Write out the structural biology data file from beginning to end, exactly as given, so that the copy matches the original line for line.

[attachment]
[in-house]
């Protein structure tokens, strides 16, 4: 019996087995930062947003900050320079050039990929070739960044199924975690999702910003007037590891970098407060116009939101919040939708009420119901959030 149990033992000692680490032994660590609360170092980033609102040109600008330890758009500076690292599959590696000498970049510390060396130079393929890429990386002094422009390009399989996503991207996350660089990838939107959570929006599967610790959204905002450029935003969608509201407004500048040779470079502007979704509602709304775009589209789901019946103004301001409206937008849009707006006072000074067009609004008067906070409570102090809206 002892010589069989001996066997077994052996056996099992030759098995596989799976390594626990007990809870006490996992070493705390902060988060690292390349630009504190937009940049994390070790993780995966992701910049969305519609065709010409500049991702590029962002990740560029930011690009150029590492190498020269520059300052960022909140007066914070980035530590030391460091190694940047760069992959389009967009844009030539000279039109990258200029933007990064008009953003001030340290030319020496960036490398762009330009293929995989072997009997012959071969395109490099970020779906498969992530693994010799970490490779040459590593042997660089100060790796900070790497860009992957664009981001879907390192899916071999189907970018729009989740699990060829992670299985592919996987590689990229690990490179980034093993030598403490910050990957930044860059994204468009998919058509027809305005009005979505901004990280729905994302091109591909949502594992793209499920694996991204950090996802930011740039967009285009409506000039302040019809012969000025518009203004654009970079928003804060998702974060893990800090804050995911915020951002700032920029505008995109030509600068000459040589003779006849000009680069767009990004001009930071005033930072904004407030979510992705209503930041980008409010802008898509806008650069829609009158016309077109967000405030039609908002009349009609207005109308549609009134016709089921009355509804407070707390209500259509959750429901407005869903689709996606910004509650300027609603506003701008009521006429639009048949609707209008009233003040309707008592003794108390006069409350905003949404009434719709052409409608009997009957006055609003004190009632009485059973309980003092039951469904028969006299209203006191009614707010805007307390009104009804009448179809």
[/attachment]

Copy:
[in-house]
């Protein structure tokens, strides 16, 4: 019996087995930062947003900050320079050039990929070739960044199924975690999702910003007037590891970098407060116009939101919040939708009420119901959030 149990033992000692680490032994660590609360170092980033609102040109600008330890758009500076690292599959590696000498970049510390060396130079393929890429990386002094422009390009399989996503991207996350660089990838939107959570929006599967610790959204905002450029935003969608509201407004500048040779470079502007979704509602709304775009589209789901019946103004301001409206937008849009707006006072000074067009609004008067906070409570102090809206 002892010589069989001996066997077994052996056996099992030759098995596989799976390594626990007990809870006490996992070493705390902060988060690292390349630009504190937009940049994390070790993780995966992701910049969305519609065709010409500049991702590029962002990740560029930011690009150029590492190498020269520059300052960022909140007066914070980035530590030391460091190694940047760069992959389009967009844009030539000279039109990258200029933007990064008009953003001030340290030319020496960036490398762009330009293929995989072997009997012959071969395109490099970020779906498969992530693994010799970490490779040459590593042997660089100060790796900070790497860009992957664009981001879907390192899916071999189907970018729009989740699990060829992670299985592919996987590689990229690990490179980034093993030598403490910050990957930044860059994204468009998919058509027809305005009005979505901004990280729905994302091109591909949502594992793209499920694996991204950090996802930011740039967009285009409506000039302040019809012969000025518009203004654009970079928003804060998702974060893990800090804050995911915020951002700032920029505008995109030509600068000459040589003779006849000009680069767009990004001009930071005033930072904004407030979510992705209503930041980008409010802008898509806008650069829609009158016309077109967000405030039609908002009349009609207005109308549609009134016709089921009355509804407070707390209500259509959750429901407005869903689709996606910004509650300027609603506003701008009521006429639009048949609707209008009233003040309707008592003794108390006069409350905003949404009434719709052409409608009997009957006055609003004190009632009485059973309980003092039951469904028969006299209203006191009614707010805007307390009104009804009448179809």